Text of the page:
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GSK & Sanofi strike deal to supply UK with up to 60m doses of COVID-19 vaccine

Sanofi and GSK have reached an agreement* with the UK government for the supply of up to 60 million doses of a COVID-19 vaccine.

Developed by Sanofi in partnership with GSK, the vaccine candidate is based on the recombinant protein-based technology used by Sanofi to produce an influenza vaccine, and GSK’s established pandemic adjuvant technology.

Sanofi is leading the clinical development and registration of the COVID-19 vaccine. It is expected that a Phase 1/2 study will start in September, followed by a Phase 3 study by the end of 2020.

According to the company, if the data are positive, regulatory approval could be achieved by the first half of 2021. Sanofi and GSK are simultaneously scaling up manufacturing of the antigen and adjuvant to produce up to one billion doses per year overall.

Thomas Triomphe, Executive Vice President and Global Head of Sanofi Pasteur, said: “With our partner GSK, we are pleased to cooperate with the UK government as well as several other countries and global organisations as part of our ongoing efforts to develop a safe and effective vaccine and make it available as quickly as possible.”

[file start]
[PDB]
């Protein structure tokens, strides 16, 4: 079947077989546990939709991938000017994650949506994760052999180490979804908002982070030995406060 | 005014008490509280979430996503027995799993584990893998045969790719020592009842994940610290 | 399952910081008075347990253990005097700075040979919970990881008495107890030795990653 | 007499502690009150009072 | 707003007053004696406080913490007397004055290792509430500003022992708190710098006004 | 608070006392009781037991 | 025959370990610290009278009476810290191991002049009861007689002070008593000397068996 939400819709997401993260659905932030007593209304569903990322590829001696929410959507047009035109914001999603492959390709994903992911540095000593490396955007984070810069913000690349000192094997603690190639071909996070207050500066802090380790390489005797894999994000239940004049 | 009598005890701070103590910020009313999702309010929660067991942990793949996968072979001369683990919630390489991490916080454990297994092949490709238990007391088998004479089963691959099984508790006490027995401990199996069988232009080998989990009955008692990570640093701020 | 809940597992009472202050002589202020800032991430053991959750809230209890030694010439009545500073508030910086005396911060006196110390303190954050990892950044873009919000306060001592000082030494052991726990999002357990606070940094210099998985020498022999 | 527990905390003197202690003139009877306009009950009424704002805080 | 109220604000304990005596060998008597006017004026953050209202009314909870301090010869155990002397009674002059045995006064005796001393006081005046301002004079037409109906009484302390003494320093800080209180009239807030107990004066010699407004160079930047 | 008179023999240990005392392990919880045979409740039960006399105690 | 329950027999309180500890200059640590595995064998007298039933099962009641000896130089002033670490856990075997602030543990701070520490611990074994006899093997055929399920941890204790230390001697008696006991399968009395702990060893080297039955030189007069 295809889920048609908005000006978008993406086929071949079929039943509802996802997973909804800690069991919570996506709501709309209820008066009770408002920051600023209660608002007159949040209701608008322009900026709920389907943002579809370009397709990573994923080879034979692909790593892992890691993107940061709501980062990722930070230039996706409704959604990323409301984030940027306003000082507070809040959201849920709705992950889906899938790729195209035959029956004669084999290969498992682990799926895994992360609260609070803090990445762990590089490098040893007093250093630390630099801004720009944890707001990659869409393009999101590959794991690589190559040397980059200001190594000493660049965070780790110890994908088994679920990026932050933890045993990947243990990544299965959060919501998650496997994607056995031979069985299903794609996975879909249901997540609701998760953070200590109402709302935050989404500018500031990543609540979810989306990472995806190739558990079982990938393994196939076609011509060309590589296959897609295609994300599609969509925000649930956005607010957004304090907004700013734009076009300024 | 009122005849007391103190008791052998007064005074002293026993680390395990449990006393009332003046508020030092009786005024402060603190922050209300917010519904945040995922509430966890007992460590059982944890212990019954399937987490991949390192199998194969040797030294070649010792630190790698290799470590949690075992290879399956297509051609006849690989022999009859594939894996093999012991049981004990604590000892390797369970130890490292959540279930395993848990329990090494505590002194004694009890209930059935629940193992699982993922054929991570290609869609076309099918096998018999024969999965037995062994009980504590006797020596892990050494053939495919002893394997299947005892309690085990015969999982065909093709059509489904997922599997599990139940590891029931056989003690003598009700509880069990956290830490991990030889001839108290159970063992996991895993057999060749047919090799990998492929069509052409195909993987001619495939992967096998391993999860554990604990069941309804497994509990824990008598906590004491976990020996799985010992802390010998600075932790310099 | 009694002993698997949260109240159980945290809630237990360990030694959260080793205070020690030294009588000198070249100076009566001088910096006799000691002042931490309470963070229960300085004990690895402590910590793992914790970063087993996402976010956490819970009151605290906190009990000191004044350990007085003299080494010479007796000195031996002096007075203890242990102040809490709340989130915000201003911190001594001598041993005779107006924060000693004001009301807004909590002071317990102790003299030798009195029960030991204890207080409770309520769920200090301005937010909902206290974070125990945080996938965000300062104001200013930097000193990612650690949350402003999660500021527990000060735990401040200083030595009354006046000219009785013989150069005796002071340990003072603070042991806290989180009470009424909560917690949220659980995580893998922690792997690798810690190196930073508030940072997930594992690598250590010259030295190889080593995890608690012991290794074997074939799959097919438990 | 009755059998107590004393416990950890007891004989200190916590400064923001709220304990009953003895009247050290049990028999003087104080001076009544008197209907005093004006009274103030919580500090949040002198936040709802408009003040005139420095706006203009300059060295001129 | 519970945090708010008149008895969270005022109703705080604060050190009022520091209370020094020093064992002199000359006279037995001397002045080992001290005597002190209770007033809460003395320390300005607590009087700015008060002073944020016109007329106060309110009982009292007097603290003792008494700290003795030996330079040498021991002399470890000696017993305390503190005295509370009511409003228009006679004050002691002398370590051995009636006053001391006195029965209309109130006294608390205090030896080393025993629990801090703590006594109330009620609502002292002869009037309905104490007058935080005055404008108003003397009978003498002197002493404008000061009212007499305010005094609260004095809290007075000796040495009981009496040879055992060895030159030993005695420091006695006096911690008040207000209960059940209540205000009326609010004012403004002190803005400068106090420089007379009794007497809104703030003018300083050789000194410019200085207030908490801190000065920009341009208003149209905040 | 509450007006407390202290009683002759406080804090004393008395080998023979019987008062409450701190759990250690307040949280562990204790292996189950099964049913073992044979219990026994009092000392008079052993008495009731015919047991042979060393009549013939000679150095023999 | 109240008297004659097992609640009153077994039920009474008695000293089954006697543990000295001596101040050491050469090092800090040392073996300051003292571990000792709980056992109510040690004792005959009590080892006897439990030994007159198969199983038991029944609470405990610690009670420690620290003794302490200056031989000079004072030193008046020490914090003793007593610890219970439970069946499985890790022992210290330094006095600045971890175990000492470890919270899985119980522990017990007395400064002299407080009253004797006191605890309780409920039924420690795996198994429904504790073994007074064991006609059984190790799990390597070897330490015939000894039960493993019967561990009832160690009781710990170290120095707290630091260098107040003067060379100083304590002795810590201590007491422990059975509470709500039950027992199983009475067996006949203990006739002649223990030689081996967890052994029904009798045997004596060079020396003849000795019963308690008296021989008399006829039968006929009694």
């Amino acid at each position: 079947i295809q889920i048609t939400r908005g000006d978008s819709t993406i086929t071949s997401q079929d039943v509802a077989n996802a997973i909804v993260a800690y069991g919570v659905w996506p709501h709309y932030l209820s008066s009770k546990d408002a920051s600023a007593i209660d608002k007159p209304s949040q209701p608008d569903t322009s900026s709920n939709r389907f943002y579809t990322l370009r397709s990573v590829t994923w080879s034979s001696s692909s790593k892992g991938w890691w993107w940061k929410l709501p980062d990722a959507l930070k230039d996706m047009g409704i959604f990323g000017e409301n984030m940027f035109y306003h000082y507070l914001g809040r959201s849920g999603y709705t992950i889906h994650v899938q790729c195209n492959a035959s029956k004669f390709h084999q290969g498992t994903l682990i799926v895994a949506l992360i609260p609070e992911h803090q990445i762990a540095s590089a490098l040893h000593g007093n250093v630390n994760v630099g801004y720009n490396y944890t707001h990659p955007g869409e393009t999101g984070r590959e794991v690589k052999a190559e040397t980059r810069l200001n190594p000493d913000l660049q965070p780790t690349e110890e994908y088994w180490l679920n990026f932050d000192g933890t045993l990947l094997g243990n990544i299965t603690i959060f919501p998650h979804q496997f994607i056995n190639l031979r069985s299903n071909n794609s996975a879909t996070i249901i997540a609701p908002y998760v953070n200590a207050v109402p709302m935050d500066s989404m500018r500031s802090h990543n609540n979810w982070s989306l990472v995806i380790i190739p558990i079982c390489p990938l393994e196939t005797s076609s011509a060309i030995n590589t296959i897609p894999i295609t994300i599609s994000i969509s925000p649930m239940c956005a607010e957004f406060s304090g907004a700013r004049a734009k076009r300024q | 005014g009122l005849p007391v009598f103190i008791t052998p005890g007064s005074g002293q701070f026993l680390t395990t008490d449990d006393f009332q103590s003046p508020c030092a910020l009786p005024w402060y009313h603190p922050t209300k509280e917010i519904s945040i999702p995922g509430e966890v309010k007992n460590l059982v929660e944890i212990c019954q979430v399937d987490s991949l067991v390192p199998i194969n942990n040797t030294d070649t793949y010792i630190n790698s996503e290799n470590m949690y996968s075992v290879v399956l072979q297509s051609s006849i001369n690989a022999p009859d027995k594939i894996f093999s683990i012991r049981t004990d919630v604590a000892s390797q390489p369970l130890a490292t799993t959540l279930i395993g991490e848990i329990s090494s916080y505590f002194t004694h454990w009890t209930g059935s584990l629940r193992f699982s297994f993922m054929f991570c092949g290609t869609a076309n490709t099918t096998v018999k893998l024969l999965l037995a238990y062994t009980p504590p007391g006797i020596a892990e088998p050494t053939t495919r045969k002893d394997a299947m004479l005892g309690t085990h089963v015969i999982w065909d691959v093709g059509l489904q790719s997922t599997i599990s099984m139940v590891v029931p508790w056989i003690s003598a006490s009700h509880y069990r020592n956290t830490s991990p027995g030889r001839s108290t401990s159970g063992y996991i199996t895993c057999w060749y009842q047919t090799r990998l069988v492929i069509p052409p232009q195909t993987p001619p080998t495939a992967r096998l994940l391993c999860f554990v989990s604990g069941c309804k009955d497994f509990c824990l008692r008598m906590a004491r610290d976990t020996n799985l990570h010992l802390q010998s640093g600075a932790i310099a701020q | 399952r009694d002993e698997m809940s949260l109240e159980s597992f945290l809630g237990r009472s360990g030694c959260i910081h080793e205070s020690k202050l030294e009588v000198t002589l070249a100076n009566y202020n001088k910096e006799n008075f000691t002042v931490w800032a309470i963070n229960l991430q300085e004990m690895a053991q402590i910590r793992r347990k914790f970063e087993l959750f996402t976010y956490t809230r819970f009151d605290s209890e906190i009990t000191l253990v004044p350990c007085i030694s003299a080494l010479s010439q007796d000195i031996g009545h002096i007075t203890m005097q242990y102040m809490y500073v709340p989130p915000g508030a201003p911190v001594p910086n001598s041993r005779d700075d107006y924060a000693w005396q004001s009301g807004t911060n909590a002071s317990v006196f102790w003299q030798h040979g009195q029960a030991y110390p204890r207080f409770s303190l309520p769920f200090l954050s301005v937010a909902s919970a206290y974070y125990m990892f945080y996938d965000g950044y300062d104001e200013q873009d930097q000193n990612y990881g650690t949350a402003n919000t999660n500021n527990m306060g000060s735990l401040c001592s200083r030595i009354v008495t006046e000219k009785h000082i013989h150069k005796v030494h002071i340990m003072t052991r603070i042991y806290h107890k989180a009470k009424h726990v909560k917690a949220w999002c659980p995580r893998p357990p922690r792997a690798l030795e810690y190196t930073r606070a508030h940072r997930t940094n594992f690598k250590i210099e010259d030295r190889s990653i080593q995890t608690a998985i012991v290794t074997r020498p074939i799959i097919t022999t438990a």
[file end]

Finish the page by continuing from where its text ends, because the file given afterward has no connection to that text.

Roger Connor, President of GSK Vaccines, said: “We believe that this adjuvanted vaccine candidate has the potential to play a significant role in overcoming the COVID-19 pandemic, both in the UK and around the world.”

UK Business Secretary Alok Sharma said: “It is important that we secure early access to a diverse range of promising vaccine candidates, like GSK and Sanofi, to increase our chances of finding one that works so we can protect the public and save lives.”

Kate Bingham, Chair of the UK Government’s Vaccines Taskforce, said: “Diversity of vaccine types is important because we do not yet know which, if any, of the different types of vaccine will prove to generate a safe and protective response to COVID-19. Whilst this agreement is very good news, we mustn’t be complacent or over optimistic.

“The fact remains we may never get a vaccine and if we do get one, we have to be prepared that it may not be a vaccine which prevents getting the virus, but rather one that reduces symptoms.”

*subject to final contract.

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Amy Schofield
Amy is Special Editions Editor at Pharmafield. She is an experienced journalist and editor of both digital and print content across healthcare, technology and careers. 


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